My first try was this.
Extremely ugly (which I can probably put up with for a solution that works). As it was only £5.99 it seemed worth a try. The mesh around the top looked like it would get rid of excess heat and the brim looked nice and broad.
It did not work! Despite looking ridiculous when it was worn with my normal runners kit I had been willing to give it a try. It is snug enough not to be blown off. I could see from my shadow that the brim was providing good shade to my face and nose.
But HOT! It seemed okay for a while but then I felt the heat building up, and up! The mesh sides that looked so cooling end up against the side of the head so no breeze blows through there as I had expected.
Solution? I could save it for cooler days but I think it would still end up being too hot. Or, I could cut the whole of the top off (even more ridiculous looking). I will keep that option in reserve.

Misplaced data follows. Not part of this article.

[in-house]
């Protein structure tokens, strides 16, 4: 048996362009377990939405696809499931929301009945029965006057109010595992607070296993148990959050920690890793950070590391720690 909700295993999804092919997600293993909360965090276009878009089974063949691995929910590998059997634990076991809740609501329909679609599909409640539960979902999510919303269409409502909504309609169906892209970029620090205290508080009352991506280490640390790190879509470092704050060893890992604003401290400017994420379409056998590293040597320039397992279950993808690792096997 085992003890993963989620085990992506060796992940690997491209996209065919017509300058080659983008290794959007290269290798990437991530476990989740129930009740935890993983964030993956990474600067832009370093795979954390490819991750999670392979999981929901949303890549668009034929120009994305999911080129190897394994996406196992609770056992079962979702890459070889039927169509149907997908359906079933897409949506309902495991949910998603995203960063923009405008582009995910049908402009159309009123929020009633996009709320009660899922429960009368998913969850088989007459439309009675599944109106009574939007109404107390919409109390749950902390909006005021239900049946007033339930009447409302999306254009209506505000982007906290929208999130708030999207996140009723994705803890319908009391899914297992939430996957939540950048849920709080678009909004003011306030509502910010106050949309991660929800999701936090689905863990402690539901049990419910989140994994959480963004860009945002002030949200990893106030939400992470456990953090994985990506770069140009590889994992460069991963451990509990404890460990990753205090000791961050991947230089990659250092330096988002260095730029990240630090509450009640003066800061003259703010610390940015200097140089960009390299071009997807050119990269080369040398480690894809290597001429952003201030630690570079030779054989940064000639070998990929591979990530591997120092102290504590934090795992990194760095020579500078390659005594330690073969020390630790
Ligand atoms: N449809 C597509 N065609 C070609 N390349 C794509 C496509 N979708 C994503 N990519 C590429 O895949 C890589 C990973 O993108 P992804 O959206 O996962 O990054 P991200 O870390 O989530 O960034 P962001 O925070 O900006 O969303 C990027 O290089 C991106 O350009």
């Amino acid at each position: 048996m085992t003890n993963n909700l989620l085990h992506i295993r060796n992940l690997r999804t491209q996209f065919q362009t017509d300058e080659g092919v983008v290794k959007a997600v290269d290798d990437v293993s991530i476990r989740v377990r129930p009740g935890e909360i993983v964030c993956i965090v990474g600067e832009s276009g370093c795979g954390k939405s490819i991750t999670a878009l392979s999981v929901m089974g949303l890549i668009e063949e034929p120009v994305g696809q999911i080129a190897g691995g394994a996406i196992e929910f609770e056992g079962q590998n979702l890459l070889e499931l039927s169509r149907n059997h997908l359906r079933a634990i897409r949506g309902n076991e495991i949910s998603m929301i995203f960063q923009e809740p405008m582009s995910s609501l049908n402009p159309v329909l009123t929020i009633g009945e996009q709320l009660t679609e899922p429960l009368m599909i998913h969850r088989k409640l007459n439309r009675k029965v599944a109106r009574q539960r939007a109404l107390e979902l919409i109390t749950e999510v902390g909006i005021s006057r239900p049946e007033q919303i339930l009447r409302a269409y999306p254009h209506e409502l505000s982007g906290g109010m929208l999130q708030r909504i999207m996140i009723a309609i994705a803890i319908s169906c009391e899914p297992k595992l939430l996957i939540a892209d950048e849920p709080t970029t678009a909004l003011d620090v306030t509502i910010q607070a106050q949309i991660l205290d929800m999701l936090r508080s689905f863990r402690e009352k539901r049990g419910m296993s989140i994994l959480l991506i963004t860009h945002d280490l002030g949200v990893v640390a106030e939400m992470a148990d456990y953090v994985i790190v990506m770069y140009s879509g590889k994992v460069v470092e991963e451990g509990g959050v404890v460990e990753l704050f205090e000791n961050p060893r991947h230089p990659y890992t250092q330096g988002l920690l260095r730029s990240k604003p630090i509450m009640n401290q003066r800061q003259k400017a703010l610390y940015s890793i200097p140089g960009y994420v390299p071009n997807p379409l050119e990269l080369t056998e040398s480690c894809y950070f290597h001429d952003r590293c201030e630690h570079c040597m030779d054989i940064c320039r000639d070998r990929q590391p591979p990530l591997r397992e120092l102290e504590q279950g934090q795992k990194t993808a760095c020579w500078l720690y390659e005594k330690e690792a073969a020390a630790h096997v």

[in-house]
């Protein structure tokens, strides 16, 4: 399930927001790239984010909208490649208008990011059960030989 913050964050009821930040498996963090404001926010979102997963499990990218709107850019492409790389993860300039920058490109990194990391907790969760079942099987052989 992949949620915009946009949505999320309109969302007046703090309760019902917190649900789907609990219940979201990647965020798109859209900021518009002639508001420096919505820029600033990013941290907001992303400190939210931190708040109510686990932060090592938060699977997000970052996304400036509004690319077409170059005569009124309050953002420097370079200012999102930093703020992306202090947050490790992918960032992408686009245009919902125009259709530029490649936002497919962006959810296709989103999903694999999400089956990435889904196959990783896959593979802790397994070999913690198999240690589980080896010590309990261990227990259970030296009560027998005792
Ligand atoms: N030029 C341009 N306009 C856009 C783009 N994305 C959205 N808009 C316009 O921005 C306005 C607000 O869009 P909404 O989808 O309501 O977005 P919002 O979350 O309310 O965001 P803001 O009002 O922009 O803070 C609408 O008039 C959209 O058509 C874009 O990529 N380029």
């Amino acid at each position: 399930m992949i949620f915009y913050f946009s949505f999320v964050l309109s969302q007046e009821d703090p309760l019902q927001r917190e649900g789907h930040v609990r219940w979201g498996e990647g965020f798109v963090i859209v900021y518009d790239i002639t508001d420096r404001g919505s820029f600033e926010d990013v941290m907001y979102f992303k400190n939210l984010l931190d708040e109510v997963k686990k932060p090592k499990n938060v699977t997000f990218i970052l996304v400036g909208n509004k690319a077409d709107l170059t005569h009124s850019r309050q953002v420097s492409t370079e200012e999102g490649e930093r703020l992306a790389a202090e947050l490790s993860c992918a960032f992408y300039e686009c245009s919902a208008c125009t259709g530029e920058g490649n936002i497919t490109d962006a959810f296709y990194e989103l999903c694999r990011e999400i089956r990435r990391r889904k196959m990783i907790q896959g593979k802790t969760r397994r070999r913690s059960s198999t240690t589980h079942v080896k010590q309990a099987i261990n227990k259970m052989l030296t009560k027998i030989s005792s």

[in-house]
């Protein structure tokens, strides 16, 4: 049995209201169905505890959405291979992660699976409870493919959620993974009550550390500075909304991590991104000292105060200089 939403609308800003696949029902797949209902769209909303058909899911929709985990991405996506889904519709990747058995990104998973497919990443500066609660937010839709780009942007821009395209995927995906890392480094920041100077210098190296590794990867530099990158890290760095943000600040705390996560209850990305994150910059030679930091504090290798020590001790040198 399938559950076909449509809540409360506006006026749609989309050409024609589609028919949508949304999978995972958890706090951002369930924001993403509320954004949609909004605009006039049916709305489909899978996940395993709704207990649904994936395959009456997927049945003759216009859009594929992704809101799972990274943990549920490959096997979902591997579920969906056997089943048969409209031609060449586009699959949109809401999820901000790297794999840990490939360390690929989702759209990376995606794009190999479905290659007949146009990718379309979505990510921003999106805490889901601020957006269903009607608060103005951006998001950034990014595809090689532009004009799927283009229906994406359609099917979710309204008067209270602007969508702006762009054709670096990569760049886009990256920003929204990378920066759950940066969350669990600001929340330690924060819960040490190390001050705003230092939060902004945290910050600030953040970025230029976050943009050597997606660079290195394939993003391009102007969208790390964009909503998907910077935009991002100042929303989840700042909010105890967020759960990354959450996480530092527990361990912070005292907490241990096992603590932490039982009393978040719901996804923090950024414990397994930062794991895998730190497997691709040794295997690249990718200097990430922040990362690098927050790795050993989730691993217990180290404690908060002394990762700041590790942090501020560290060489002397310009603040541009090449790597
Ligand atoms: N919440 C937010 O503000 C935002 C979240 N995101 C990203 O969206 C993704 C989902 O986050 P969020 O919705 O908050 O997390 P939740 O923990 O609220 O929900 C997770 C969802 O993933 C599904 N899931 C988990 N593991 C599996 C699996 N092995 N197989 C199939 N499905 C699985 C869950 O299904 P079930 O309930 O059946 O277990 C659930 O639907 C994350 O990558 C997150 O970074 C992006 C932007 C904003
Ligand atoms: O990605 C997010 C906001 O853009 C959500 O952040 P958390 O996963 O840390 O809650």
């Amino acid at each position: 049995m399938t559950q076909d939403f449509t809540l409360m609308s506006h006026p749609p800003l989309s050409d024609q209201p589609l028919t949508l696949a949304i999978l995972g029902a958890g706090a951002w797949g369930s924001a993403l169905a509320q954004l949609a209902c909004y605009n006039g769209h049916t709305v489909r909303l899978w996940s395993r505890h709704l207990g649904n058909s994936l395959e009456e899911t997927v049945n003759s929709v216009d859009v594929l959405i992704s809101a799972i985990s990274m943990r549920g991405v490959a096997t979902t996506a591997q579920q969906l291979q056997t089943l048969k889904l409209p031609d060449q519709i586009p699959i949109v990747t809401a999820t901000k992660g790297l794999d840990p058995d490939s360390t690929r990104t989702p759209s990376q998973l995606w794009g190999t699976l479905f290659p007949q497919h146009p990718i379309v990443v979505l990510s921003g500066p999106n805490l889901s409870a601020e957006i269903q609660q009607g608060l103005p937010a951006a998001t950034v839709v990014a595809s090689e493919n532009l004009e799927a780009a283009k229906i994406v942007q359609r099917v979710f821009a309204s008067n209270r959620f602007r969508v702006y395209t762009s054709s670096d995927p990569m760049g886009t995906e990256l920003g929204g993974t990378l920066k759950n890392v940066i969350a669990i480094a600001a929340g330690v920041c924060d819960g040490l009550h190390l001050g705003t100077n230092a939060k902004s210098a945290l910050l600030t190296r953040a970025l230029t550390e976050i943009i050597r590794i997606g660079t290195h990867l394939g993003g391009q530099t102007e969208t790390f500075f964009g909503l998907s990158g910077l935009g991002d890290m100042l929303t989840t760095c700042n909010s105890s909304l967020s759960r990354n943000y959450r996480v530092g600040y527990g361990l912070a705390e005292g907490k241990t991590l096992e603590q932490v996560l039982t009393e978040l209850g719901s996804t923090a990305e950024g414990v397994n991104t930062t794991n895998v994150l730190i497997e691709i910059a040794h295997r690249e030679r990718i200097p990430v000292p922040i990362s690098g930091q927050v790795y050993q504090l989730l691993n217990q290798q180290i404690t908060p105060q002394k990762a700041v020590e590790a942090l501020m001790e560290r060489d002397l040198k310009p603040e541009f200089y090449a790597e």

The search continues.
Here it is balanced on my foot.
I have become a hat wearing man!
Because I am being treated for sun damaged skin for the second time, I have decided I will now wear a hat when I am not indoors. I went to a specialist hat shop while on holiday in Bath (great shop – The British Hatter) and was able to try some hats on while getting excellent advice.
I purchased a linen sun hat for those occasional hot summer days we may get , and the fedora for every other occasion. I will wear the fedora in all weathers.
I am not asking if it looks cool, I am telling you it does.
It started laying a few days ago. The others had been banging out eggs all through winter and I had wondered if it would ever start.
The colour is richer than I expected.
Today marks the completion of my first week in Colemak!
I needed a new keyboard and it was when I looked at what was available that I also ended up reading about alternative layouts such as Dvorak and Colemak. The advantages for speed and ergonomics were clear.
As it is such a simple matter on Ubuntu Linux to switch layouts, I had a few minutes play with Colemak thinking I might try it some day. I considered, before deciding definitely to switch, doing a speed test to see how fast I was (after over 30 years of touch typing). I forgot! Now I will never know.